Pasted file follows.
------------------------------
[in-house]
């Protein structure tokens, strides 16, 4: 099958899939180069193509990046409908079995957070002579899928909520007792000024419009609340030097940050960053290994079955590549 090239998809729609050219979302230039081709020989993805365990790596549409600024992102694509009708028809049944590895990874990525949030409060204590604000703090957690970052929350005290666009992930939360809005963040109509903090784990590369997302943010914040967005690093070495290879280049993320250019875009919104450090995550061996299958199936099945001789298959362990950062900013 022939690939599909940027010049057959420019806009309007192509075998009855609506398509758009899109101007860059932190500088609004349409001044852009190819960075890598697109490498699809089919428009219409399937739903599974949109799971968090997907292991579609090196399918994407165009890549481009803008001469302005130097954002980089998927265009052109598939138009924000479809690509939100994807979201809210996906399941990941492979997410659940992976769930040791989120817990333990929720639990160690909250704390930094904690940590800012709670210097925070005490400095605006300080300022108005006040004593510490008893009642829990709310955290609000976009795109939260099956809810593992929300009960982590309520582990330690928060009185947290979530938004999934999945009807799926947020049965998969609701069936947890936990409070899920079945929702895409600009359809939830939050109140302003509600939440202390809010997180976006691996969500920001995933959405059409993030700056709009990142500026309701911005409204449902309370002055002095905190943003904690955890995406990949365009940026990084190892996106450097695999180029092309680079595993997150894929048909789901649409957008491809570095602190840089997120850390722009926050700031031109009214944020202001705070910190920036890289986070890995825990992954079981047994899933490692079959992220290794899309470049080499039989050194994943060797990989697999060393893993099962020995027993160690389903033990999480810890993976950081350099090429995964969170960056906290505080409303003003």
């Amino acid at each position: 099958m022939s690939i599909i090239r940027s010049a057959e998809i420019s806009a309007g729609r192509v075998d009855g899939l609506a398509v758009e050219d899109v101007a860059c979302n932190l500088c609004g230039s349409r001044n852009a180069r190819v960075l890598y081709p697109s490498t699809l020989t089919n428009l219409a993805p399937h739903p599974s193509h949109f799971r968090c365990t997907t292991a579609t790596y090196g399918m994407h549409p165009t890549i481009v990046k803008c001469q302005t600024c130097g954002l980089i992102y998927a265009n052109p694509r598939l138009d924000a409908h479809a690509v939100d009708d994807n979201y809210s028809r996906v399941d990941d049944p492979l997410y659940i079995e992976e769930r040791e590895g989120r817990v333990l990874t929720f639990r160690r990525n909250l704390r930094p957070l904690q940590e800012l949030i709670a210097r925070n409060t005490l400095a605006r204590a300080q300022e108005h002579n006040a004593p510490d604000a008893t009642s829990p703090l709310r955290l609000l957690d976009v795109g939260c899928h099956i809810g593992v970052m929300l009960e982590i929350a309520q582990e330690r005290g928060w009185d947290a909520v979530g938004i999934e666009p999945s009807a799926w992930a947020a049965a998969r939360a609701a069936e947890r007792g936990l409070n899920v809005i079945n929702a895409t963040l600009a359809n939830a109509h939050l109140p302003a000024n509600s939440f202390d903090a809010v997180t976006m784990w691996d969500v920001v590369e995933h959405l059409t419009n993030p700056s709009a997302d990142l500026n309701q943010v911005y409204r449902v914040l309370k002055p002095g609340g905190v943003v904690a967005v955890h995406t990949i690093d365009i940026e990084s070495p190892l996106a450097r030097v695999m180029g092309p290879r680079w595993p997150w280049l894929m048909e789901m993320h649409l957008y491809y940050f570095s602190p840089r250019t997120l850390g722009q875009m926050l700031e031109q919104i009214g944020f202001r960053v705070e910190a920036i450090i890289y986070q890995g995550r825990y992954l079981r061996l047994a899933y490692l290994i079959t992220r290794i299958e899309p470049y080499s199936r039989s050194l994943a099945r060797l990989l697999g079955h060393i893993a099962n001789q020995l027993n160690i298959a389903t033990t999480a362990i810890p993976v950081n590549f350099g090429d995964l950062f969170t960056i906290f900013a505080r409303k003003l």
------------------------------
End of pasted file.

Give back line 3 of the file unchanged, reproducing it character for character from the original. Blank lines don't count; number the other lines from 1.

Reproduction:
């Amino acid at each position: 099958m022939s690939i599909i090239r940027s010049a057959e998809i420019s806009a309007g729609r192509v075998d009855g899939l609506a398509v758009e050219d899109v101007a860059c979302n932190l500088c609004g230039s349409r001044n852009a180069r190819v960075l890598y081709p697109s490498t699809l020989t089919n428009l219409a993805p399937h739903p599974s193509h949109f799971r968090c365990t997907t292991a579609t790596y090196g399918m994407h549409p165009t890549i481009v990046k803008c001469q302005t600024c130097g954002l980089i992102y998927a265009n052109p694509r598939l138009d924000a409908h479809a690509v939100d009708d994807n979201y809210s028809r996906v399941d990941d049944p492979l997410y659940i079995e992976e769930r040791e590895g989120r817990v333990l990874t929720f639990r160690r990525n909250l704390r930094p957070l904690q940590e800012l949030i709670a210097r925070n409060t005490l400095a605006r204590a300080q300022e108005h002579n006040a004593p510490d604000a008893t009642s829990p703090l709310r955290l609000l957690d976009v795109g939260c899928h099956i809810g593992v970052m929300l009960e982590i929350a309520q582990e330690r005290g928060w009185d947290a909520v979530g938004i999934e666009p999945s009807a799926w992930a947020a049965a998969r939360a609701a069936e947890r007792g936990l409070n899920v809005i079945n929702a895409t963040l600009a359809n939830a109509h939050l109140p302003a000024n509600s939440f202390d903090a809010v997180t976006m784990w691996d969500v920001v590369e995933h959405l059409t419009n993030p700056s709009a997302d990142l500026n309701q943010v911005y409204r449902v914040l309370k002055p002095g609340g905190v943003v904690a967005v955890h995406t990949i690093d365009i940026e990084s070495p190892l996106a450097r030097v695999m180029g092309p290879r680079w595993p997150w280049l894929m048909e789901m993320h649409l957008y491809y940050f570095s602190p840089r250019t997120l850390g722009q875009m926050l700031e031109q919104i009214g944020f202001r960053v705070e910190a920036i450090i890289y986070q890995g995550r825990y992954l079981r061996l047994a899933y490692l290994i079959t992220r290794i299958e899309p470049y080499s199936r039989s050194l994943a099945r060797l990989l697999g079955h060393i893993a099962n001789q020995l027993n160690i298959a389903t033990t999480a362990i810890p993976v950081n590549f350099g090429d995964l950062f969170t960056i906290f900013a505080r409303k003003l």